Donald Trump and leading members of the Republican party are meeting to thrash out their priorities for 2018.
The two-day retreat at Camp David is expected to focus heavily on a strategy before crucial congressional elections in November.
It takes place as a row continues between Mr Trump and the author of a new tell-all book about his presidency.
The book raises concerns over Mr Trump’s mental health. He called its author Michael Wolff a “total loser”.
The Camp David summit begins two weeks before the end of Mr Trump’s first year in office. It will seek to tie up unfinished business by Republicans, who have rallied around Mr Trump during the release of Wolff’s book, Fire and Fury: Inside the Trump White House.
“We have a lot of things to work on, a lot of things to accomplish,” Mr Trump said as he left for the Maryland retreat.
Those issues are reported to include:
Money, money, money
Specifically, how legislators can agree on funding the federal government for the current fiscal year. If they don’t do so before 19 January, there is a risk of a government shutdown.
Different Republicans have different priorities: for example, Paul Ryan, the Speaker of the House, is keen to address a reform of welfare programmes.
On the other hand, Mr Trump and Mitch McConnell, the Senate Majority Leader, will push for funding to rebuild infrastructure, Reuters news agency reports.
- Trump’s January tests in detail
Meanwhile, the Department of Homeland Security was widely reported on Friday to have asked for $18bn (£13.3bn) to complete a section of Mr Trump’s much-vaunted border wall with Mexico – though it is unclear if this will be discussed in the latest round of budget talks.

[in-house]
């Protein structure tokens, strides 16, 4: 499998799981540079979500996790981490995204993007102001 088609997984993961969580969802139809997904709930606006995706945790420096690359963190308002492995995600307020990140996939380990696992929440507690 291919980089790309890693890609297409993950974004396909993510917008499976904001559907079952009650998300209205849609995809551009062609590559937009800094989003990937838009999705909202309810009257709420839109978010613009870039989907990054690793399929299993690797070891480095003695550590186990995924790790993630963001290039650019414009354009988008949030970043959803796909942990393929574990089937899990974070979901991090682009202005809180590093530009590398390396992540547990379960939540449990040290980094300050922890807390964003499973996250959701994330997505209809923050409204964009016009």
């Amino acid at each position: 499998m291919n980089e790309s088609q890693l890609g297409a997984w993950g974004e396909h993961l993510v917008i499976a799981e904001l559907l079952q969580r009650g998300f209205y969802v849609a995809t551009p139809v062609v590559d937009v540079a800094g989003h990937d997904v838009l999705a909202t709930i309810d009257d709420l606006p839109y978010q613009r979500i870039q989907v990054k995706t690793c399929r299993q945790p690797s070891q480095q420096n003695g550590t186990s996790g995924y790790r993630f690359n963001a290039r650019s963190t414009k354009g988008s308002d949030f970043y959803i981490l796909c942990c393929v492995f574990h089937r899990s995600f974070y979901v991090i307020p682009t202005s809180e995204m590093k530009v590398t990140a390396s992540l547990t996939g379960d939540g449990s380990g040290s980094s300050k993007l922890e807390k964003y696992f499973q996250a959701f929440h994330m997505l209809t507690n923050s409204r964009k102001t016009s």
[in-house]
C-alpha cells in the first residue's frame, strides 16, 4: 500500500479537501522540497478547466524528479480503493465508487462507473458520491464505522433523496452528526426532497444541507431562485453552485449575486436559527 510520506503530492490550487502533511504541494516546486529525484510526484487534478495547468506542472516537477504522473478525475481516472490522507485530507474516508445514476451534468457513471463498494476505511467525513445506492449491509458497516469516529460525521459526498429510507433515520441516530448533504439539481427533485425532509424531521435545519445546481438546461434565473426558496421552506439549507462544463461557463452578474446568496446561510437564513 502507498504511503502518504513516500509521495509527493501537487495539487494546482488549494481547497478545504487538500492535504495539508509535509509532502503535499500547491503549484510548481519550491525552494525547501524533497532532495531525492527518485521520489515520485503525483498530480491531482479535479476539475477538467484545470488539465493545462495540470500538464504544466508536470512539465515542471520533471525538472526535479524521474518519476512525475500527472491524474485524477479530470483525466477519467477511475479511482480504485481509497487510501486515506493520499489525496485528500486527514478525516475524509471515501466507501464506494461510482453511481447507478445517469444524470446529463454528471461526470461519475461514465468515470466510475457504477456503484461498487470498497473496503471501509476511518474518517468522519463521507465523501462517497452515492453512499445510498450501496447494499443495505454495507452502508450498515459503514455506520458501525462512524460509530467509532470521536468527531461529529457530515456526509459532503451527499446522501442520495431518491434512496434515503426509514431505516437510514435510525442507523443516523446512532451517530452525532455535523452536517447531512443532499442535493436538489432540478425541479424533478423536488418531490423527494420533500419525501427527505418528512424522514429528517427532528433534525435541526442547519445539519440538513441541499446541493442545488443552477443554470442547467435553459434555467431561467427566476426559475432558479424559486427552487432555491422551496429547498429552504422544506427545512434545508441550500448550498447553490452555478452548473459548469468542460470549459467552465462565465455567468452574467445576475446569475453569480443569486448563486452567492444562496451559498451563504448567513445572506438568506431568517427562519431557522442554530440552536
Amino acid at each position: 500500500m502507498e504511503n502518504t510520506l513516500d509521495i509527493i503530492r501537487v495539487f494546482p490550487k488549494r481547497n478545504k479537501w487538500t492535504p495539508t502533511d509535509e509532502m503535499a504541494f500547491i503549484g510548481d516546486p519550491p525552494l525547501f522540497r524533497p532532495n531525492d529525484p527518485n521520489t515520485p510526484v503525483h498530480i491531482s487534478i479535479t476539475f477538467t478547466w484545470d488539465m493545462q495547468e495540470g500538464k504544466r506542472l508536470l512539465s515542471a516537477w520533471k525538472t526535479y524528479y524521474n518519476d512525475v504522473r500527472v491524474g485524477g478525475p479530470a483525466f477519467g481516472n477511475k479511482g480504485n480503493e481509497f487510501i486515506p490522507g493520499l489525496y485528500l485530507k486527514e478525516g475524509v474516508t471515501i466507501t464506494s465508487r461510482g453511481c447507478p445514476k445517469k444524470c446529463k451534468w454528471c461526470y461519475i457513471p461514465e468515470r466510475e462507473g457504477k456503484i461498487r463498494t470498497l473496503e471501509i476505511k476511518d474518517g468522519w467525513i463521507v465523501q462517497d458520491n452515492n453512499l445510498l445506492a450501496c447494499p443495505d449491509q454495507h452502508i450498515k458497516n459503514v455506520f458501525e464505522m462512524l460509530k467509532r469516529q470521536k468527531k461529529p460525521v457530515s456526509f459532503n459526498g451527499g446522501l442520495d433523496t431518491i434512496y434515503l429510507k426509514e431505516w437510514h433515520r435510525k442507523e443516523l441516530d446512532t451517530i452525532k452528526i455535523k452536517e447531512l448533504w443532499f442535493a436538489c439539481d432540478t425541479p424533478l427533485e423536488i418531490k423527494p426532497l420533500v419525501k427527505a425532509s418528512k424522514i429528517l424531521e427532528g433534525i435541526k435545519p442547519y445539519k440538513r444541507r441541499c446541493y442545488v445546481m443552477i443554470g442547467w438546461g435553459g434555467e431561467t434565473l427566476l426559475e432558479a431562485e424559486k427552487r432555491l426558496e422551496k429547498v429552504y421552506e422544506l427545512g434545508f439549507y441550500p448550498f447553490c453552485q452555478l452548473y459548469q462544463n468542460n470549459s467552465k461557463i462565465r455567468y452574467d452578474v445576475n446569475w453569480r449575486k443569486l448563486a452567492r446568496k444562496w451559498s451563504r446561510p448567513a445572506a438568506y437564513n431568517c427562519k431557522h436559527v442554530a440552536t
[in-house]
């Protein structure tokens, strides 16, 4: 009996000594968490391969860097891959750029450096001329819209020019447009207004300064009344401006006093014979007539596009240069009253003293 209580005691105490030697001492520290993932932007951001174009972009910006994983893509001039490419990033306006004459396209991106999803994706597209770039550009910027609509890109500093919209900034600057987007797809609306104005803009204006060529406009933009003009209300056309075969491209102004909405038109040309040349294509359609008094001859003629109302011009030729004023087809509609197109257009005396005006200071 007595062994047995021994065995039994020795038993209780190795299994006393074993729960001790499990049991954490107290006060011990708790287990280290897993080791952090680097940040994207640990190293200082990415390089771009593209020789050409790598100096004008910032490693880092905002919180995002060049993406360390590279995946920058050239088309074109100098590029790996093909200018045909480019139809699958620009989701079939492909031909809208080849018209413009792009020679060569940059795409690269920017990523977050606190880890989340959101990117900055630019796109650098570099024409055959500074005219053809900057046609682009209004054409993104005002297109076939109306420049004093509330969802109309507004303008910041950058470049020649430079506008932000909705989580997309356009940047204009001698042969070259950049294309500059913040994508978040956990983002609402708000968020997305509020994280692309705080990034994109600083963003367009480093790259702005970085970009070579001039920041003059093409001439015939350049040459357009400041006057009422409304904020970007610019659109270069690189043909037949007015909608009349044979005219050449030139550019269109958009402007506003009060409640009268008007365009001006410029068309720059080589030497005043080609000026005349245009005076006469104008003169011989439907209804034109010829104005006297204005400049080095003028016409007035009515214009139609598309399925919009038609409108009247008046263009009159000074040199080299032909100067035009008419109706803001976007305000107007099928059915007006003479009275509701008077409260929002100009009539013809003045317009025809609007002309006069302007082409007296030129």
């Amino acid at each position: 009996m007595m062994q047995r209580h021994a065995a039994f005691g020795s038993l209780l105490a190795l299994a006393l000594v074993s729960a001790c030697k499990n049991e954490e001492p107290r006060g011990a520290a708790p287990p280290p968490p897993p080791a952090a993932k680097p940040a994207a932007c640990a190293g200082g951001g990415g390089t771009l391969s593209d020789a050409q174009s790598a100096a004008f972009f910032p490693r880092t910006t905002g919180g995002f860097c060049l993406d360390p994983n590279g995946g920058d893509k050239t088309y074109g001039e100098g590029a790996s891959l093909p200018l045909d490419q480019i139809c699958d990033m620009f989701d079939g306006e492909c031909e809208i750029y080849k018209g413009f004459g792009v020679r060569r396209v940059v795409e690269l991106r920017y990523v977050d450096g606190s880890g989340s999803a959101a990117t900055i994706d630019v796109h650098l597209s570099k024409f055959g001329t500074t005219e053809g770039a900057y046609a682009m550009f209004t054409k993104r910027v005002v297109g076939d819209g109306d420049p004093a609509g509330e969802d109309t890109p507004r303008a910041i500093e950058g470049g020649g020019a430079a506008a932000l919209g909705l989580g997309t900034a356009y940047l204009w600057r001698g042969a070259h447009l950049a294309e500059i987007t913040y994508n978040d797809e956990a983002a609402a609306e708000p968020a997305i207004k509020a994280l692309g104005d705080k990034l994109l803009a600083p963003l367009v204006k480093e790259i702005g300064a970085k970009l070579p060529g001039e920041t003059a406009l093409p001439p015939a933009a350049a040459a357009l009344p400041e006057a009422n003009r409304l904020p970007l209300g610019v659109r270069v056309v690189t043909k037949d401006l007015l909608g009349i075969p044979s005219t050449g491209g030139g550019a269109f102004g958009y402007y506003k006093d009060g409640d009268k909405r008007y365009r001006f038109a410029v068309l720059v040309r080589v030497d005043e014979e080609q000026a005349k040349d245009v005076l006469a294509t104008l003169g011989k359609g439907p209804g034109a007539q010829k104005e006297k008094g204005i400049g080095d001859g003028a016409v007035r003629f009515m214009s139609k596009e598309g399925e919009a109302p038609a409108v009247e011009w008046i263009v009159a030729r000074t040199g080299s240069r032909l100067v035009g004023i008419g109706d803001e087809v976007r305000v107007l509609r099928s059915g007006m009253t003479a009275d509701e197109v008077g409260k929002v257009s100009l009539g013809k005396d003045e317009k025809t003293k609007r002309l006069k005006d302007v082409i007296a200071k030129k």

How to win in 2018
We are 10 months from congressional elections in the US – all 435 seats in the House of Representatives are up for grabs, and another 33 in the Senate.
Kevin McCarthy, the House of Representatives’ Majority Leader, is among the Republican leaders who will speak this weekend.
In an interview with Fox News this week, he said that the party of a first-time president always lost an average of 25 seats in the next House election after they were sworn in. The Republican majority in the House is only 24 seats, he warned.
- Has Trump kept his campaign promises?
- Would Trump win again today?
Mr McConnell is expected to address the political landscape ahead of the Senate elections, Associated Press report.
It will be difficult to avoid discussing the victory of Democrat Doug Jones in last month’s Senate race in deeply conservative Alabama. Wider Democrat wins in 2018 would make it much more difficult for Mr Trump and Republicans to push through their agenda.
The agenda is not public, but various US media outlets have said the talks will also look at:
- Immigration: namely, what protection will be given to hundreds of thousands of undocumented immigrants who were brought to the US as children
- The opioid crisis: these drugs killed more than 33,000 people in 2015, according to the Centers for Disease Control and Prevention. Mr Trump has promised to address the situation, but his “opioid czar” Kellyanne Conway does not appear to be at Camp David
What is the latest with the Wolff book?
Fire and Fury went on sale early on Friday, days ahead of its scheduled release, despite the president’s attempts to block its publication.
The book says:
- White House employees believed Mr Trump’s “mental powers were slipping”
- the Trump team was shocked and horrified by his election win
- his wife, Melania, was in tears of sadness on election night – though she has denied this
- the president’s son Donald Jr engaged in “treasonous” behaviour, according to former Trump aide Steve Bannon (claims denied by the Trumps)
Mr Bannon and the author have both been the target of the president’s ire over the past few days – the former cried when he lost his job last year, Mr Trump said; the latter had written a book “full of lies”, he added.
On Friday, US Secretary of State Rex Tillerson told CNN that he had “no reason to question” Mr Trump’s mental fitness.
He said Mr Trump was “not typical of presidents of the past”.
“I think that’s well recognised. That’s also though why the American people chose him,” he said.